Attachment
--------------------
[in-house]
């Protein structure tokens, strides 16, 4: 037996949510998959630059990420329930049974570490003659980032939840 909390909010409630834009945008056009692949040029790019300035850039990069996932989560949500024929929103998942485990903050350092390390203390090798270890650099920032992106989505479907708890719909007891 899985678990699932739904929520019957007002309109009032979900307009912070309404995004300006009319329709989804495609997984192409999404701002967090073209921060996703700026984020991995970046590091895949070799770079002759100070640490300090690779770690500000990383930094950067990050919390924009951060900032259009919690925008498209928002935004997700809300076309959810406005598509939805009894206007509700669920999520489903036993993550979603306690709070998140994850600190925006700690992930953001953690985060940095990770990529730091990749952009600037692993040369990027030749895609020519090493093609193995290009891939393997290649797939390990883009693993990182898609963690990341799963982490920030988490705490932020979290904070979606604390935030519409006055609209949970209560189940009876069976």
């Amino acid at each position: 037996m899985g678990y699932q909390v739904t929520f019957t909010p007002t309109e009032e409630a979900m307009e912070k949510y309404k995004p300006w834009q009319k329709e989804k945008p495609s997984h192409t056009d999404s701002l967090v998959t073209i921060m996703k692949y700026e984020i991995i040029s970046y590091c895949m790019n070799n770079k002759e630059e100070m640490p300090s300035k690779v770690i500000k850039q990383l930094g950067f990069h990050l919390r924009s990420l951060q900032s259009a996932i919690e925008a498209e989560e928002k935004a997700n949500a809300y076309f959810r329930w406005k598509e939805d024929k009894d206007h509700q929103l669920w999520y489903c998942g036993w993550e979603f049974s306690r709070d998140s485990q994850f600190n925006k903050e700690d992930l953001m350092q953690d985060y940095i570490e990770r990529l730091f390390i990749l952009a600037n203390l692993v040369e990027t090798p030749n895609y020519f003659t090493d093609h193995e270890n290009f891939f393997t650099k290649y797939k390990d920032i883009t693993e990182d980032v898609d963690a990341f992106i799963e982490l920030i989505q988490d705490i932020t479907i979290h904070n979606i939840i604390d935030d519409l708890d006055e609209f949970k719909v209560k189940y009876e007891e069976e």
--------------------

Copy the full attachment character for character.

[in-house]
């Protein structure tokens, strides 16, 4: 037996949510998959630059990420329930049974570490003659980032939840 909390909010409630834009945008056009692949040029790019300035850039990069996932989560949500024929929103998942485990903050350092390390203390090798270890650099920032992106989505479907708890719909007891 899985678990699932739904929520019957007002309109009032979900307009912070309404995004300006009319329709989804495609997984192409999404701002967090073209921060996703700026984020991995970046590091895949070799770079002759100070640490300090690779770690500000990383930094950067990050919390924009951060900032259009919690925008498209928002935004997700809300076309959810406005598509939805009894206007509700669920999520489903036993993550979603306690709070998140994850600190925006700690992930953001953690985060940095990770990529730091990749952009600037692993040369990027030749895609020519090493093609193995290009891939393997290649797939390990883009693993990182898609963690990341799963982490920030988490705490932020979290904070979606604390935030519409006055609209949970209560189940009876069976």
């Amino acid at each position: 037996m899985g678990y699932q909390v739904t929520f019957t909010p007002t309109e009032e409630a979900m307009e912070k949510y309404k995004p300006w834009q009319k329709e989804k945008p495609s997984h192409t056009d999404s701002l967090v998959t073209i921060m996703k692949y700026e984020i991995i040029s970046y590091c895949m790019n070799n770079k002759e630059e100070m640490p300090s300035k690779v770690i500000k850039q990383l930094g950067f990069h990050l919390r924009s990420l951060q900032s259009a996932i919690e925008a498209e989560e928002k935004a997700n949500a809300y076309f959810r329930w406005k598509e939805d024929k009894d206007h509700q929103l669920w999520y489903c998942g036993w993550e979603f049974s306690r709070d998140s485990q994850f600190n925006k903050e700690d992930l953001m350092q953690d985060y940095i570490e990770r990529l730091f390390i990749l952009a600037n203390l692993v040369e990027t090798p030749n895609y020519f003659t090493d093609h193995e270890n290009f891939f393997t650099k290649y797939k390990d920032i883009t693993e990182d980032v898609d963690a990341f992106i799963e982490l920030i989505q988490d705490i932020t479907i979290h904070n979606i939840i604390d935030d519409l708890d006055e609209f949970k719909v209560k189940y009876e007891e069976e």